Now, it was time for the main attraction: The Penguins! A friend had mentioned that paying extra for a “premium” seat in the bleachers was a waste of money. WRONG!!! Thank heavens we sprung for the extra $15 per person, saying, “It’s a once-in-a-lifetime-experience …” It was – and the better viewing area made a huge difference.
Our guide served coffee, tea, and cookies as he explained that the penguins’ main predators are large birds, such as eagles and hawks. He told us that the penguins would gather into groups to look larger, before emerging from the water and taking the risky, unprotected journey across the beach. From our “premium viewing stand” we watched as the penguins poked their heads above the water, waiting until dusk provided safety. Several times, they’d begin to come onto the beach, then rush back to the safety of the water if a bird flew overhead.
When they felt it was dark enough to venture across the beach safely, the first penguins came out of the water and waddled right past our viewing stand, en route to their burrows in the hills just past the beach. They stopped and preened, apparently unfazed by the presence of humans. Special lights allowed us to see the penguins—without disturbing them. I soon realized that I could get a much better view if I left the stands and crouched down to their eye level beside the path they walked to get to their burrows. They were SO cute—and OMG, close enough to touch (which is forbidden – and there are rangers watching).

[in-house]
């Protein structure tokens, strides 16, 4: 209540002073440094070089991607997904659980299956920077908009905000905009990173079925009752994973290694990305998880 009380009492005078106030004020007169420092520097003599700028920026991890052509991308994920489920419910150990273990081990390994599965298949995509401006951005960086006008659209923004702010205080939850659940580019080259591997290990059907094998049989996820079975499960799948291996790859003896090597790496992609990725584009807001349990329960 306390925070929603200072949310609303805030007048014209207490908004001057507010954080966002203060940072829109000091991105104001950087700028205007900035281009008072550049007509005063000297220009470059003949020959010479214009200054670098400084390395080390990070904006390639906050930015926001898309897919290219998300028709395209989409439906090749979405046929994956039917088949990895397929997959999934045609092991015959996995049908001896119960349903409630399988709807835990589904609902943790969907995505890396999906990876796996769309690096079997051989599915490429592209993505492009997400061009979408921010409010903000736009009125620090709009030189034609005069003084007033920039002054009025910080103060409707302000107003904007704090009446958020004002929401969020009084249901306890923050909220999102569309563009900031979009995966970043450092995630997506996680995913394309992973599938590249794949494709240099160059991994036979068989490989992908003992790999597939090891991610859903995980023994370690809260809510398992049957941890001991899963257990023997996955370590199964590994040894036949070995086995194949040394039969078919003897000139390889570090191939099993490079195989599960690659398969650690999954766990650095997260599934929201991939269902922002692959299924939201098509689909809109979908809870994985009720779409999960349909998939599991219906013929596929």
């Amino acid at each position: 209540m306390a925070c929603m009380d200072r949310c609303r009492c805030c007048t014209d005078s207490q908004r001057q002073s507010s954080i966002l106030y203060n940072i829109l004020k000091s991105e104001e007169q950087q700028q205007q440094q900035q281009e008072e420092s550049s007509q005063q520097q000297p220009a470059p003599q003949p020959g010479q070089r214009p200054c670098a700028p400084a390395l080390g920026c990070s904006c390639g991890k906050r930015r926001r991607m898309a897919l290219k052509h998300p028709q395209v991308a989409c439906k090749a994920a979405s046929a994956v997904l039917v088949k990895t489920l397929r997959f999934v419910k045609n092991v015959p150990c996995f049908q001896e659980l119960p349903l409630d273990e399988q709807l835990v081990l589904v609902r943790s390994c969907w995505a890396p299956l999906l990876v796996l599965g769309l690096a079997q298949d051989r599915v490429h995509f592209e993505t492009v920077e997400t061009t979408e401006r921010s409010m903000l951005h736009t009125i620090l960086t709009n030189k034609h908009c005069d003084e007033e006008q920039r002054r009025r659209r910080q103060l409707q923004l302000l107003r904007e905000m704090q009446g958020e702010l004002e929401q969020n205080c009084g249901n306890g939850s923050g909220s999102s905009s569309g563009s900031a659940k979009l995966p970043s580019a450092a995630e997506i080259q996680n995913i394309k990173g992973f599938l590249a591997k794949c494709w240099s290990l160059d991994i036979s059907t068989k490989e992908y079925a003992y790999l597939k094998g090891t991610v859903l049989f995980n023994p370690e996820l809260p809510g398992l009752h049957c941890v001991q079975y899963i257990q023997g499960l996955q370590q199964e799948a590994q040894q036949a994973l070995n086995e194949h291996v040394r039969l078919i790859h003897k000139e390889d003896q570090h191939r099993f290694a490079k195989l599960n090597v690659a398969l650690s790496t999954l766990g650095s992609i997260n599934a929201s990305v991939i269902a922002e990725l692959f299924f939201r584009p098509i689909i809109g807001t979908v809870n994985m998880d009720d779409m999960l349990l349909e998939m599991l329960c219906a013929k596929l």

It was the height of penguin mating season, and the pengies are not shy I hadn’t heard sounds like that since I lived in West Hollywood! Before we left, I’d been within a few feet of at least 1,000 wild penguins. Not being permitted to take any photos was akin to a hideous, new form of torture for me. But they’re very strict about “No Photography” whatsoever. They don’t want an accidental (or intentional) flash to spook the penguins. Apparently, we had an exceptionally good turnout, and the experience will forever be a cherished memory, and a highlight of my Australian trip.
Our next stop was New Zealand—covered in a different trip report.
I hope this report will help others in their planning. A link to some photos will arrive soon .
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Cast of characters: two devastatingly handsome young men (55 & 59) hehehe